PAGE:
A member of the BMW Performance Riding School. Media courtesy of the BMW Performance Riding School
A member of the BMW Performance Riding School. Media courtesy of the BMW Performance Riding School

What do you think? Drop a comment down below – we love hearing from you. 

Be sure to also subscribe to our newsletter, where our main man Cameron Martel hand-curates the best of the latest to be hand-delivered twice a week to your inbox. 

Hope the weather behaves on your next ride, and as ever – stay safe on the twisties. 

*Media sourced from RideAaprt, NewAtlas, Zero Motorcycles, MotorBiscuit, The Pack, Beach Moto, and the BMW Performance Riding School*
  1. The article talks about subscriptions, then jumps off the track to explain how you can buy options from Zero for a one time fee. Buying options for a one time payment has, in one way or another, been something we have done with vehicles for decades, which is not the same as a subscription service

    1. Hello Greg,

      You are indeed correct – paywalls are not necessarily subscriptions, though paying to unlock access to extra features on a bike can involve either, or both.

      I’ve made remedies to the verbiage for accuracy’s sake, thanks for dropping by!

      Cheers and hope you get out this weekend,

    2. I will NEVER buy a battery powered motorcycle! Bikes are already quite fuel efficient. Not to mention fast! Plus, a silent motorcycle is an absolutely terrible idea. Then we add in the outrageous original cost and the fact that the bike comes with the capability to be better by simply unlocking features that are already on the machine, this is criminal! Bring on the hackers, I hope people figure out how to take the bikes offline and unlock these features themselves. It also comes down to who actually owns the bike and has the right to do their own repairs.

      This paywall nonsense stinks to high heaven!

  2. I’m looking at new cars in the next few month and BMW is off my list when I heard about the subscription for heated seats. Learning about the upgrades from Zero will make my chance of owning one Zero. I’m buying a top of the line premium product and already paying for the privilege of top shelf transportation and this subscription rubs me the wrong way. Might be the future but I’m old and grumpy. I’m leaning toward the Volvo and a Kawasaki Versys right now.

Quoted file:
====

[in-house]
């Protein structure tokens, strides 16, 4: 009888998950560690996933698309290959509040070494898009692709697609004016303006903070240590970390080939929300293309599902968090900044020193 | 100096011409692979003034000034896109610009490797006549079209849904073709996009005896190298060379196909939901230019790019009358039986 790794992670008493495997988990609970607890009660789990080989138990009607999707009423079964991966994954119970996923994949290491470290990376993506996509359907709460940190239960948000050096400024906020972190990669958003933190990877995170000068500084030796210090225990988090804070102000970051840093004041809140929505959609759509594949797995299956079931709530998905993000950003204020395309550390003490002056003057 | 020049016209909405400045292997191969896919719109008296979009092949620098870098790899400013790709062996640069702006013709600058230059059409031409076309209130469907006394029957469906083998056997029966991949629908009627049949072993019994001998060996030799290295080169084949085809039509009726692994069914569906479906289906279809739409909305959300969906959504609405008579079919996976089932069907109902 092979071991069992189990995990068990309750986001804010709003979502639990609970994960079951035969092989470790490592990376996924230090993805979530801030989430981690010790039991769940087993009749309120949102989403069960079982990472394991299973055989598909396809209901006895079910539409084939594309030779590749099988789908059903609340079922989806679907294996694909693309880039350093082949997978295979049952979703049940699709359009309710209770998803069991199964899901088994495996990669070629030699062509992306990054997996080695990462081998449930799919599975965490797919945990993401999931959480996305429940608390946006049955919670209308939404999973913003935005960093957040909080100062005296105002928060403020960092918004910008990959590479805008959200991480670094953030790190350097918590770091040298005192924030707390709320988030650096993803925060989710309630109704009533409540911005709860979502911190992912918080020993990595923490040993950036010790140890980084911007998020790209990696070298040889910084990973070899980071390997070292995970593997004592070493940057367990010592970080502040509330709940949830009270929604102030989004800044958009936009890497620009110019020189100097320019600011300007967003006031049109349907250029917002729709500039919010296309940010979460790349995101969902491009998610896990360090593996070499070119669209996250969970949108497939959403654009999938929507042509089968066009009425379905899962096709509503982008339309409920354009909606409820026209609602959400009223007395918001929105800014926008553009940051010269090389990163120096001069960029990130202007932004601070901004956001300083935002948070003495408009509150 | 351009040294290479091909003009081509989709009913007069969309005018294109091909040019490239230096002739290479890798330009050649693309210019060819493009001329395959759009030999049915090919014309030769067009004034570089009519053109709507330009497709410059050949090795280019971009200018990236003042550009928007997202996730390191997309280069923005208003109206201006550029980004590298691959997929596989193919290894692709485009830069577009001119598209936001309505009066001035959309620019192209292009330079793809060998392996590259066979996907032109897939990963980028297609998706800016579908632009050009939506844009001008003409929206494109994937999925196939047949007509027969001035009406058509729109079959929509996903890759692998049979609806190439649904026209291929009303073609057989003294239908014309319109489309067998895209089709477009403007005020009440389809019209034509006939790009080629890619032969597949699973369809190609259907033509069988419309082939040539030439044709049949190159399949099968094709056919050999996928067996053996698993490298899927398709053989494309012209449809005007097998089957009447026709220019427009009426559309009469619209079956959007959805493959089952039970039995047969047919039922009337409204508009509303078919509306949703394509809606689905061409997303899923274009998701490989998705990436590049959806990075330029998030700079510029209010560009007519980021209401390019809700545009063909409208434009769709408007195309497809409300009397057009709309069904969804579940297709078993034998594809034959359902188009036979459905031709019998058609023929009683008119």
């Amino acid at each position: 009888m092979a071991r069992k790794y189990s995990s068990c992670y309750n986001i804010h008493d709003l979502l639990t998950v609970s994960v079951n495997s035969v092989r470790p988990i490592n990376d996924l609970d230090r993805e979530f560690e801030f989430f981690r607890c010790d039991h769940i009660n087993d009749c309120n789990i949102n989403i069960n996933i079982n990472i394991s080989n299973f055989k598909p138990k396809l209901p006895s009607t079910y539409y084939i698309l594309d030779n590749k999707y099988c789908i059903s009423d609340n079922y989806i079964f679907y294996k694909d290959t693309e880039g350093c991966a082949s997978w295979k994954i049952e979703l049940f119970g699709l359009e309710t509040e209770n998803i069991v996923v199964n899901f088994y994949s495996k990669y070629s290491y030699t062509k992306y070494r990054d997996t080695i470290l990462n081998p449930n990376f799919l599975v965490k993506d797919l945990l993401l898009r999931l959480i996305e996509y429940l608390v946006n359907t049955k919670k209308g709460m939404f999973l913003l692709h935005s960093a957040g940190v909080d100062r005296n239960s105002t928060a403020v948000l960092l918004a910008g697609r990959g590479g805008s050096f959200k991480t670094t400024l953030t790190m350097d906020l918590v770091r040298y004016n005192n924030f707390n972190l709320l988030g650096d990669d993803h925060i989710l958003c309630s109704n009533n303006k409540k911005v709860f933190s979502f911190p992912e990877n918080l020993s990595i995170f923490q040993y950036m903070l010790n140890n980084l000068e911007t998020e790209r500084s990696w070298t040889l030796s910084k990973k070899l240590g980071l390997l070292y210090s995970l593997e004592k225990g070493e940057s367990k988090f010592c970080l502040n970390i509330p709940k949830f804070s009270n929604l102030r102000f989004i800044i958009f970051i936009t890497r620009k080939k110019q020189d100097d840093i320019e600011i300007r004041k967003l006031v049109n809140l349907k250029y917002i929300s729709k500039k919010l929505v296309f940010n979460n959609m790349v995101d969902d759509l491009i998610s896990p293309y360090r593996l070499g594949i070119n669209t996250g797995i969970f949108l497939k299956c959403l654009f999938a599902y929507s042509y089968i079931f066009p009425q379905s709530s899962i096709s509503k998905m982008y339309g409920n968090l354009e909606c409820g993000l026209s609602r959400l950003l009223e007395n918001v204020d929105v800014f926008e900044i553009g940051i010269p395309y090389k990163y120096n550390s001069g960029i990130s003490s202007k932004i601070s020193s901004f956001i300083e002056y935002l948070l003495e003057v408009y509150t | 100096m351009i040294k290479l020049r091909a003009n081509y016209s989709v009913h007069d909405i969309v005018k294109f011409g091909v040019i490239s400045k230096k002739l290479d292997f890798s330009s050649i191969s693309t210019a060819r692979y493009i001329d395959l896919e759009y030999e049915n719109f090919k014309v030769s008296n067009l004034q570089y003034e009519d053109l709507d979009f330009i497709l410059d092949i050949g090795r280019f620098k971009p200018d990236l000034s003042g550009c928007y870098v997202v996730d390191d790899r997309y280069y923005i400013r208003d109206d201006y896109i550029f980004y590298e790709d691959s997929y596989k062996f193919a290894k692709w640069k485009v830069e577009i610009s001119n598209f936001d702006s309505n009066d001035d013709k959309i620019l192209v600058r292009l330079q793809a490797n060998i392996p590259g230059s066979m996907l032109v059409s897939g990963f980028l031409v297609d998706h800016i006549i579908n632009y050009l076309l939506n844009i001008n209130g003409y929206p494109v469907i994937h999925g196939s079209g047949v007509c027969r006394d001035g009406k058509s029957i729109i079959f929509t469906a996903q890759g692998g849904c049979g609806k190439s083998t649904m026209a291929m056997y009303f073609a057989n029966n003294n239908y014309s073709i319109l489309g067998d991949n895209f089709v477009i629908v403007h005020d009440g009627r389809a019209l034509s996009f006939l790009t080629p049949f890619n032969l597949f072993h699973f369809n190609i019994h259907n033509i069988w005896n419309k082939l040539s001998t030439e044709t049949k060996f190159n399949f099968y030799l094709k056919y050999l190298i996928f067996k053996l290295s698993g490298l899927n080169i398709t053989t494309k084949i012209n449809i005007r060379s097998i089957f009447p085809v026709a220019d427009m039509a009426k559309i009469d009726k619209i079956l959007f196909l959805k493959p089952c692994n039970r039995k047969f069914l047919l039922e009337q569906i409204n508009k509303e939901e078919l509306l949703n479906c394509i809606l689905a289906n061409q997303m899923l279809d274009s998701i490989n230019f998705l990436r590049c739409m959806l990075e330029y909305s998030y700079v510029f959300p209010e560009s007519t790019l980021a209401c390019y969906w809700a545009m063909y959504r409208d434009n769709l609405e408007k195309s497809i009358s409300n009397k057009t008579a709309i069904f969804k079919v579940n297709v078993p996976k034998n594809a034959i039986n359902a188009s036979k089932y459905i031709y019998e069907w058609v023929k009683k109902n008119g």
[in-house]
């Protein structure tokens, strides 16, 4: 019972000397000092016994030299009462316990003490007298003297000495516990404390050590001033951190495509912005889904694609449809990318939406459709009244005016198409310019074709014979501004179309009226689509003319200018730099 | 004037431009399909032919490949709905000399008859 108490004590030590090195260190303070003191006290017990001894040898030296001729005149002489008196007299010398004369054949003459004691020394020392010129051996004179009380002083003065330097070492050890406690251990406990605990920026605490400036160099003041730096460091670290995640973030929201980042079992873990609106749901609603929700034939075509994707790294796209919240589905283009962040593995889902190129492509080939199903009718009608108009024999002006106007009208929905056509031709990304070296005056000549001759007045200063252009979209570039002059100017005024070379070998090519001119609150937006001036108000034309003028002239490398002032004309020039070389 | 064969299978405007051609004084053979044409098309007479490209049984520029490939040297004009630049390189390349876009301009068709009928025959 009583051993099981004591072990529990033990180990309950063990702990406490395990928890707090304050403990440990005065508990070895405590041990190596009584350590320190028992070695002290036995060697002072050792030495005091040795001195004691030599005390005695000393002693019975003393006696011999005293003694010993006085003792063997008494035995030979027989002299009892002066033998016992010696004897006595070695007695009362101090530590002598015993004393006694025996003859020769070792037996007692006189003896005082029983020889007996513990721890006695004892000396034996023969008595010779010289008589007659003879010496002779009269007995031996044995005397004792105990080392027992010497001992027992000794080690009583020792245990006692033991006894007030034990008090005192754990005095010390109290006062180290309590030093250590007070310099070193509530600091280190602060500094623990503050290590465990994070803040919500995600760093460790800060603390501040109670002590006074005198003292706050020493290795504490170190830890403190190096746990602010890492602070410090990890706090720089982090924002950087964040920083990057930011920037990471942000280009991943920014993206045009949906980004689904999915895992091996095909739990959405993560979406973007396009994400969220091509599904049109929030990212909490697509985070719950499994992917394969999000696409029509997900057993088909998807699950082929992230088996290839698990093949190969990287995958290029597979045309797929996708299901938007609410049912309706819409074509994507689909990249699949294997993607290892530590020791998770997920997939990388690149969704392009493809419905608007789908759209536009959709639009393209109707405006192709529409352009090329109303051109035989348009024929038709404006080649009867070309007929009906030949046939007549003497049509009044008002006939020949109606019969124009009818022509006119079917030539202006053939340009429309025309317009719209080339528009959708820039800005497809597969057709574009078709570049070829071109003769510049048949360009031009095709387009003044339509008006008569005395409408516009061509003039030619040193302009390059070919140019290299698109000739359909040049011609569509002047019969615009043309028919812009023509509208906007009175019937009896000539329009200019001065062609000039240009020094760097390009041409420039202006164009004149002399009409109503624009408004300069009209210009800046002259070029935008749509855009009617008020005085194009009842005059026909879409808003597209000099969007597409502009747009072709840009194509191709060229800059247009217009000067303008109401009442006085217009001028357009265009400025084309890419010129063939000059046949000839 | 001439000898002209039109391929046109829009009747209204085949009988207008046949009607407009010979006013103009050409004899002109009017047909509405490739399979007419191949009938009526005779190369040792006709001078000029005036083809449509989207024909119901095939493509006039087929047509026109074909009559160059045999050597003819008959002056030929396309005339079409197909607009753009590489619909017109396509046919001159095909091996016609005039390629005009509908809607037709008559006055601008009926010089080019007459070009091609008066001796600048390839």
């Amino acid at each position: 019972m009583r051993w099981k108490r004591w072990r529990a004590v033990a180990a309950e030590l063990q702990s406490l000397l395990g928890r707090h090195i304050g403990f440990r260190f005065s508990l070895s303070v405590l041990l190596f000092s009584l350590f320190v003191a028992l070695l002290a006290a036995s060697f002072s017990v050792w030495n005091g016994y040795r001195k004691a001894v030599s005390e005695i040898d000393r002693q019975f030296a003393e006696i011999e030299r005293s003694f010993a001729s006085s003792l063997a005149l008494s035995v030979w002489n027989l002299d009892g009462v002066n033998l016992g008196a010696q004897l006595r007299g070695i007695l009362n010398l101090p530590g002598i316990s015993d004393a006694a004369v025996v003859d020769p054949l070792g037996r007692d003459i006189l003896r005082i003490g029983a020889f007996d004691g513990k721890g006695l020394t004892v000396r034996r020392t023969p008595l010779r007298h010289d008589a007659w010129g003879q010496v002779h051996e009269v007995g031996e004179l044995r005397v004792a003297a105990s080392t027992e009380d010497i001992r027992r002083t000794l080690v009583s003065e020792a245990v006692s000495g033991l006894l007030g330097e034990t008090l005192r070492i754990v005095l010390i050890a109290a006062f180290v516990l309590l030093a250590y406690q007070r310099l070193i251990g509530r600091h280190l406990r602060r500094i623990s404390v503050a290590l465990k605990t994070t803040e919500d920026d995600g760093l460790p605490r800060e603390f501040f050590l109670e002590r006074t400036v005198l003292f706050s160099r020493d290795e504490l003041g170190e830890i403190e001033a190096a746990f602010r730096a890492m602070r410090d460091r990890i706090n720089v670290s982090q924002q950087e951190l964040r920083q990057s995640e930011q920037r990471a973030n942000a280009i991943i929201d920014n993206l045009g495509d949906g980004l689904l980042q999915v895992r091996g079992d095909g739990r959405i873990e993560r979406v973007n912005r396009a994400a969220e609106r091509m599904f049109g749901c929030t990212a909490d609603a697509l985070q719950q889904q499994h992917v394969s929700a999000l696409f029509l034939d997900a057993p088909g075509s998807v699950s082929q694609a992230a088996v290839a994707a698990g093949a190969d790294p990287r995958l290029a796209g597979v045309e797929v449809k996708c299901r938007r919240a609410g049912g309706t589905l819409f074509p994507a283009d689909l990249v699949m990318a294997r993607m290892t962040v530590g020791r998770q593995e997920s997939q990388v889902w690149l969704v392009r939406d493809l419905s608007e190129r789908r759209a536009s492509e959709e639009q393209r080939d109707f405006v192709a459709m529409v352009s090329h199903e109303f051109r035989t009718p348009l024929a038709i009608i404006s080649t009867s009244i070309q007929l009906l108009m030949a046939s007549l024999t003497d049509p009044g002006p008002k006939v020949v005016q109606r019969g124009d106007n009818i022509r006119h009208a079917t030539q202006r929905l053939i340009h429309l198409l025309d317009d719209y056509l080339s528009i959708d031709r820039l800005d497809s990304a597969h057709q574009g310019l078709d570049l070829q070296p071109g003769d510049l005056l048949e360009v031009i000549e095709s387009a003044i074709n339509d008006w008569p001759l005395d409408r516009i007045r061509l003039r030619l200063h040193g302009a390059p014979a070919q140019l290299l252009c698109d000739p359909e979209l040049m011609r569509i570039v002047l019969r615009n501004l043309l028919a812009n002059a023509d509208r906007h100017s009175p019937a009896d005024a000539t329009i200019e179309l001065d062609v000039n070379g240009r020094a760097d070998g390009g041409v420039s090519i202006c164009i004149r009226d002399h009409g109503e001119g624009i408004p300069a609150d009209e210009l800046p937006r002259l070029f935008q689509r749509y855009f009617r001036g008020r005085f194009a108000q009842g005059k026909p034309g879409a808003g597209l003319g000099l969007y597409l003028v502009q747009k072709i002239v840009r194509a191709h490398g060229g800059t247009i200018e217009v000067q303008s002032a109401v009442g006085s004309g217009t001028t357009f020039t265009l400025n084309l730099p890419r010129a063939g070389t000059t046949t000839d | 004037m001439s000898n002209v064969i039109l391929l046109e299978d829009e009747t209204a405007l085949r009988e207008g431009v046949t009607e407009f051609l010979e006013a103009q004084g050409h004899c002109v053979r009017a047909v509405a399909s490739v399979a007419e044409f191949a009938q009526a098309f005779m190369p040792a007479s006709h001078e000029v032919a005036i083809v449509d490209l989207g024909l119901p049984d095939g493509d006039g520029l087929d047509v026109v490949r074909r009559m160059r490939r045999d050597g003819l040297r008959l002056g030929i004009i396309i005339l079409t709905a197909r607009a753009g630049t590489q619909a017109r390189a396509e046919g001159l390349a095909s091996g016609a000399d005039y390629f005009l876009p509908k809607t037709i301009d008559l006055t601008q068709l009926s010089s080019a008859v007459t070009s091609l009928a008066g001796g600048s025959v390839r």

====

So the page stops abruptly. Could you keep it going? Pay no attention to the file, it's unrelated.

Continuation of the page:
1. Couple things.
      1. BMW does not offer subscription heated seats in the USA.
      2. BMW is OFFERING customers in some markets the OPTION to lease heated seats. You can either pay $400 up front OR lease them 1 month, 1 year, or 3 years at a time.
      4. By making heated seats standard BMW is lowering the price of the seats for everyone.
      3. As someone that buys used vehicles I welcome this change. No more searching for the vehicle that happens to have been purchased with the options I want. Instead, if the 1st owner didn’t spring for the option I can add it as a 2nd owner.

    2. Hello Steve,

      You have the right to be grumpy, this is a free country.

      I myself would be open to the possibility of regulated machines that unlock access via payment IF it also contributes to a safer community and doesn’t mean hooners start hacking their own software for premium ponies sans payment…but that’s my opinion without experienced knowledge of the other side of the proverbial fence.


  3. Many of us already pay to unlock the performance potential or utility features of our motorcycles.
    For example Exhaust Systems that weigh less and unleash a little extra power when jetted/tuned correctly, Suspension Tuning or Upgrades to suit weight and riding style, and of course things like aftermarket Heated Grips, Luggage, Custom Saddles & Windsheilds just to name a few…